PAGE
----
Professor Chris Bayliss

Professor of Bacterial Genetics

School/Department: Genetics and Genome Biology, Department of

Telephone: 0116(0) 252 3465



I am an expert in bacterial genetics with a specific interest in how hypermutable DNA contributions to the adaptability and spread of bacterial pathogens. I also have an interest in vaccines for preventing bacterial meningitis. I was promoted to Professor in 2020 with the Department of Genetics and Genome Biology and lead a research group comprised of post-doctoral researchers, research assistants and PhD students.

My long-term interest in microbiology started with completion of a BSc degree in Microbiology at Aberystwyth University followed by a PhD at Houghton Poultry Research Institute in Cambridgeshire. My PhD project involved the cloning and sequencing of the dsRNA genome of Infectious Bursal Disease Virus a pathogen of chickens that led on to two three-year research projects on the molecular biology of vaccinia virus in the Universities of Florida and Oxford. In 1997, I joined Prof. Richard Moxon’s team at the Weatherall Institute for Molecular Medicine Oxford and worked on hypermutable mechanisms for surface variability in two bacterial pathogens responsible for meningitis. After seven-years I moved to the University of Nottingham obtaining a Wellcome Trust Value in People Award before joining the Department of Genetics at the University of Leicester initiatially as an RCUK Research Fellow but progressing to Lecturer (2011) and Reader (2016).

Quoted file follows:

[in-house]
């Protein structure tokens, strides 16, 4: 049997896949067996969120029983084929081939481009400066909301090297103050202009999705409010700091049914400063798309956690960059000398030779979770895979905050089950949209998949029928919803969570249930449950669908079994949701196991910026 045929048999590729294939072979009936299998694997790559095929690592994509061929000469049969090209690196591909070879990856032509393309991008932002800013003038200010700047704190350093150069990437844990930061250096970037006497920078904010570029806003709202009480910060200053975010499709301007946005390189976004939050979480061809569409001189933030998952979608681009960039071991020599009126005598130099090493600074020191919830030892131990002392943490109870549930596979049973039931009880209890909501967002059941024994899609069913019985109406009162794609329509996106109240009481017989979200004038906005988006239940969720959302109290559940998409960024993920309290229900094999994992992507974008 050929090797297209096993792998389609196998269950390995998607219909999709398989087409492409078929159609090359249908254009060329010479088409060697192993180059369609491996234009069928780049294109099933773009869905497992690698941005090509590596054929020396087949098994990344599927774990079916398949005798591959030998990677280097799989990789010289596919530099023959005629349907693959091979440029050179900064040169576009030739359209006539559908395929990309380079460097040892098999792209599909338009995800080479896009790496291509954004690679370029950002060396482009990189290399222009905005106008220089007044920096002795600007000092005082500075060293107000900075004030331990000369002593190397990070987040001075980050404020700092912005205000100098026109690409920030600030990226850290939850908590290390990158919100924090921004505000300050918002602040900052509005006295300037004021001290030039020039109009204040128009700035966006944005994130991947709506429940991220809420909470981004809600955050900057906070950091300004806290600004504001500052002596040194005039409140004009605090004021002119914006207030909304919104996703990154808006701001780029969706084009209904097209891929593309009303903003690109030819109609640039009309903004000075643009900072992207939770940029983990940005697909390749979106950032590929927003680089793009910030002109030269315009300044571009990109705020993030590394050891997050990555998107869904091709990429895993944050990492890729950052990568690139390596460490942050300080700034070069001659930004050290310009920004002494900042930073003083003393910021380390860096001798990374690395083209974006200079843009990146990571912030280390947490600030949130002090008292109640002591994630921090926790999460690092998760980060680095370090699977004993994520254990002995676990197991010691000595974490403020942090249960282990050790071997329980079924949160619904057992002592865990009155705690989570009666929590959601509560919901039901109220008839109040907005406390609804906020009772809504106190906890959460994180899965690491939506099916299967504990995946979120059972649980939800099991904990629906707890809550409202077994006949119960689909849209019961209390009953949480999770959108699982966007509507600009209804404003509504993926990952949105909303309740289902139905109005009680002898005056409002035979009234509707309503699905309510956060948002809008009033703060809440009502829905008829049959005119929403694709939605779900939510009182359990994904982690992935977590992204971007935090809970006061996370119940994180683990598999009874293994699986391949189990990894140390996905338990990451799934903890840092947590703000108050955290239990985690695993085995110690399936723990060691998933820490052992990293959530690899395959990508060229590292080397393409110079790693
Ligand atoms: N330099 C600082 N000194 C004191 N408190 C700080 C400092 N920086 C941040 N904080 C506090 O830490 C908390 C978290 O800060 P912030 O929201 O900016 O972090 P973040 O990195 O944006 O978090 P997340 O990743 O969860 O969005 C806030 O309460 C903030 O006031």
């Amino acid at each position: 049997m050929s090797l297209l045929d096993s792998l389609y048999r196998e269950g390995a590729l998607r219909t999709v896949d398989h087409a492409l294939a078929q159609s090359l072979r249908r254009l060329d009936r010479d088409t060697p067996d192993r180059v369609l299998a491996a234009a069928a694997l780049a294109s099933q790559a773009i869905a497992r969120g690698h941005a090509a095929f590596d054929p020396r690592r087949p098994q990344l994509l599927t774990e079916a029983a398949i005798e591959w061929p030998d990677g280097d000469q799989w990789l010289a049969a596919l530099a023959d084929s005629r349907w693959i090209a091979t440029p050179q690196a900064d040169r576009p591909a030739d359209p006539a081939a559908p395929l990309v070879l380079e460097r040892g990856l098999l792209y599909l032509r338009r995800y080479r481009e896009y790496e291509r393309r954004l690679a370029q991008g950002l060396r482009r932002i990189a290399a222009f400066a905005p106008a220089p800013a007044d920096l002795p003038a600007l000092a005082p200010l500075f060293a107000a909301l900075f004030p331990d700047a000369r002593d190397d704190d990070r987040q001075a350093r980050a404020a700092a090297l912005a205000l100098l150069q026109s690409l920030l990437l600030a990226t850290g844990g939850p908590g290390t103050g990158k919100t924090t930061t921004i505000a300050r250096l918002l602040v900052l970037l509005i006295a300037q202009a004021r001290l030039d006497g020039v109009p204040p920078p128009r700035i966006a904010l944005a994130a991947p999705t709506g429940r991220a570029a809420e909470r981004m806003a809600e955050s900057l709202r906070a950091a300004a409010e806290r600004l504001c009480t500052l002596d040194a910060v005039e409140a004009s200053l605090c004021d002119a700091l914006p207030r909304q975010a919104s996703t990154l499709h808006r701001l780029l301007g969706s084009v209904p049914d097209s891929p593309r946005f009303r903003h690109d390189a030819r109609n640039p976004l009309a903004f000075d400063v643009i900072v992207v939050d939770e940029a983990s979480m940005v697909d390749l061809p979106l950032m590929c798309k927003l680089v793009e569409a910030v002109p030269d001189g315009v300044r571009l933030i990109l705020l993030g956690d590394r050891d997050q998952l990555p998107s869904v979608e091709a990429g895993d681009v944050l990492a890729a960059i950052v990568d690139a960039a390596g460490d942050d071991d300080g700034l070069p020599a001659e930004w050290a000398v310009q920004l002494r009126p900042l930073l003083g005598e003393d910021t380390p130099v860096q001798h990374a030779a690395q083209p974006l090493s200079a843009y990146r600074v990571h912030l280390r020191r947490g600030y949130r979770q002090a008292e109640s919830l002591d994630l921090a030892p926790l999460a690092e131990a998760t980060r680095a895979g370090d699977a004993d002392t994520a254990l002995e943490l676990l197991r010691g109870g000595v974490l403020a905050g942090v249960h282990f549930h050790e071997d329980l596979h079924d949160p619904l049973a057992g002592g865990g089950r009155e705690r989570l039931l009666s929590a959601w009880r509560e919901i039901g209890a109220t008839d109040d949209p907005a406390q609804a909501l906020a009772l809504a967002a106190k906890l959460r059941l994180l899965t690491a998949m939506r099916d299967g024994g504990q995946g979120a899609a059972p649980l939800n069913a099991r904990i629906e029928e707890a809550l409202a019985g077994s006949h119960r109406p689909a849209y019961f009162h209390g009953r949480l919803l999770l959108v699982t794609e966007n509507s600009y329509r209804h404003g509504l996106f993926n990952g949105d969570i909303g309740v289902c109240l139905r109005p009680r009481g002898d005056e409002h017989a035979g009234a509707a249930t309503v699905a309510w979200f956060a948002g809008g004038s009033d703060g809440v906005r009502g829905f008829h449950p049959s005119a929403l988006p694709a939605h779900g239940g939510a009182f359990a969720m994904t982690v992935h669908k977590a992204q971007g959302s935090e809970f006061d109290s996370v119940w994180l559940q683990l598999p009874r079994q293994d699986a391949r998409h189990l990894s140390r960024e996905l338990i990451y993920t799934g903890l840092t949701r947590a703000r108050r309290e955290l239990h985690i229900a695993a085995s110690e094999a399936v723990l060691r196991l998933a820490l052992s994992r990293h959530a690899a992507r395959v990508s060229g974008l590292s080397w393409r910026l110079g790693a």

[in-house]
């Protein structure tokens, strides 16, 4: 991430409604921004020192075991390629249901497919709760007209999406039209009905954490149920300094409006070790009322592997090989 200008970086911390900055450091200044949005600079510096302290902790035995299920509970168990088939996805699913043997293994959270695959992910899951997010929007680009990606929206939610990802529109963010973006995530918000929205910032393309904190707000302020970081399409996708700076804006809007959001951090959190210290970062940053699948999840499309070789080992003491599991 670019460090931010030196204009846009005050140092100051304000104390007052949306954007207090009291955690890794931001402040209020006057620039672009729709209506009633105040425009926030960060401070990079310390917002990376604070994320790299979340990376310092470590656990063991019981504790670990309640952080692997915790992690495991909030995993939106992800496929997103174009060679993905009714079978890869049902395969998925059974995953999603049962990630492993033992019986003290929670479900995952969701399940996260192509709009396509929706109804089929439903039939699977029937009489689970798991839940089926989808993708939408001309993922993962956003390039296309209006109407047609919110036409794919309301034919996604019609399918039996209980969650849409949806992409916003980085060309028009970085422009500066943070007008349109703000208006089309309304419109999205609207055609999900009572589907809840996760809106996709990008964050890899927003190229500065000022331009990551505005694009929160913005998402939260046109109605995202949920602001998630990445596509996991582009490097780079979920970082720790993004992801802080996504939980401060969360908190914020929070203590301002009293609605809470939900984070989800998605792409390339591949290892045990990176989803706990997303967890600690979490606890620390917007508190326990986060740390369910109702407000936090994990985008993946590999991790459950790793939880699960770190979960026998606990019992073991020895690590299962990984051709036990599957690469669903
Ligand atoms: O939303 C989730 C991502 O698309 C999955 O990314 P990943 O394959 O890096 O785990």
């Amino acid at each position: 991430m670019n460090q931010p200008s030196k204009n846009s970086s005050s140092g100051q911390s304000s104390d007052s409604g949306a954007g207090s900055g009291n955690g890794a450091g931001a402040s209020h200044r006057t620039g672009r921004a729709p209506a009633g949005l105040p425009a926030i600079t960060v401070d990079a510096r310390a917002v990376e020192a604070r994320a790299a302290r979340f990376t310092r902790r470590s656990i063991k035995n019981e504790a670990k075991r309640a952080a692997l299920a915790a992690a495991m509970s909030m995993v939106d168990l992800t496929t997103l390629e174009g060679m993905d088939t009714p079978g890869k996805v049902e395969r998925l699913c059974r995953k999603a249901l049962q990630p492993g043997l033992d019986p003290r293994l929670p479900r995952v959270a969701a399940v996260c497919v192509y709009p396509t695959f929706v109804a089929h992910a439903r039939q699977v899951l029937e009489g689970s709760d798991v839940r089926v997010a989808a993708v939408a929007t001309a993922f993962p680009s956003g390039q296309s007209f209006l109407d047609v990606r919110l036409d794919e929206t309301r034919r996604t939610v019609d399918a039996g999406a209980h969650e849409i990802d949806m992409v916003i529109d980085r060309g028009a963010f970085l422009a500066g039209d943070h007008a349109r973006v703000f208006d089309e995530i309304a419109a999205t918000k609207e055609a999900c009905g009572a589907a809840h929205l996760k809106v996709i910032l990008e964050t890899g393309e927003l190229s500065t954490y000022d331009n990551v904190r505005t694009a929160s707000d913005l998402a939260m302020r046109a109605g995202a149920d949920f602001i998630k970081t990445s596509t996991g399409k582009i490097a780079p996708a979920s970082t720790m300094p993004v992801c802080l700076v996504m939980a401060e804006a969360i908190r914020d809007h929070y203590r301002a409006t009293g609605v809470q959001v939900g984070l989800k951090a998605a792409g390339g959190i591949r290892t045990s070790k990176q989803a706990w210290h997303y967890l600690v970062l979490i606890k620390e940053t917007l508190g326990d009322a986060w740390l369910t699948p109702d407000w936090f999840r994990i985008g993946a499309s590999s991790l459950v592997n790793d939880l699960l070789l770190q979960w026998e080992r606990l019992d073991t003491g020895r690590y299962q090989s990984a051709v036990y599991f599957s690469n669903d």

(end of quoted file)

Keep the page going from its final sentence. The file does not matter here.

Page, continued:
Hypermutable DNA sequences enable bacterial pathogens and commensals to colonise and persist in host organisms. A common mechanism involves mutations in tandem DNA repeat tracts (microsatellites). My group focuses on the hypermutable DNA sequences of three bacterial pathogens - Neisseria meningitidis (meningitis and septicaemia), Haemophilus influenzae (meningitis and otitis media) and Campylobacter jejuni (foodborne gastroenteritis).

One key research area is understanding the mutability of these repetitive DNA tracts. Mutations in these repeats switch gene expression ‘on’ and ‘off’ in a process called phase variation. We use mutants and reporter constructs to identify cis- and trans-acting factors that control mutability of these tracts.

Our other key research area is using bioinformatics molecular biology, epidemiology and modelling to understand how repetitive DNA contributes to host colonisation and disease processes. Our wide-range of findings include identifying phase-variable genes (the phasome) in genomes of pathogens, observing genetic changes during asymptomatic carriage of meningococci in university students and identifying potential determinants of disease. I also have an interest in vaccines for preventing meningitis and uptake of these vaccines by university students.


(0) I have 86 publications with 5 articles in 2020 and 8 in 2019. The publications below highlight recent findings, my areas of research and some of my major outputs.

Green LR, Al-Rubaiawi AA, Al-Maeni MARM, Harrison OB, Blades M, Oldfield NJ,  . . Bayliss CD (2020) Localized Hypermutation is the Major Driver of Meningococcal Genetic Variability during Persistent Asymptomatic Carriage. mBio, 11(2), doi:10.1128/mBio.03068-19

Holmes JC, Green LR, Oldfield NJ, Turner DPJ, & Bayliss CD (2020) Rapid Transmission of a Hyper-Virulent Meningococcal Clone Due to High Effective Contact Numbers and Super Spreaders. FRONTIERS IN GENETICS, 11. doi:10.3389/fgene.2020.579411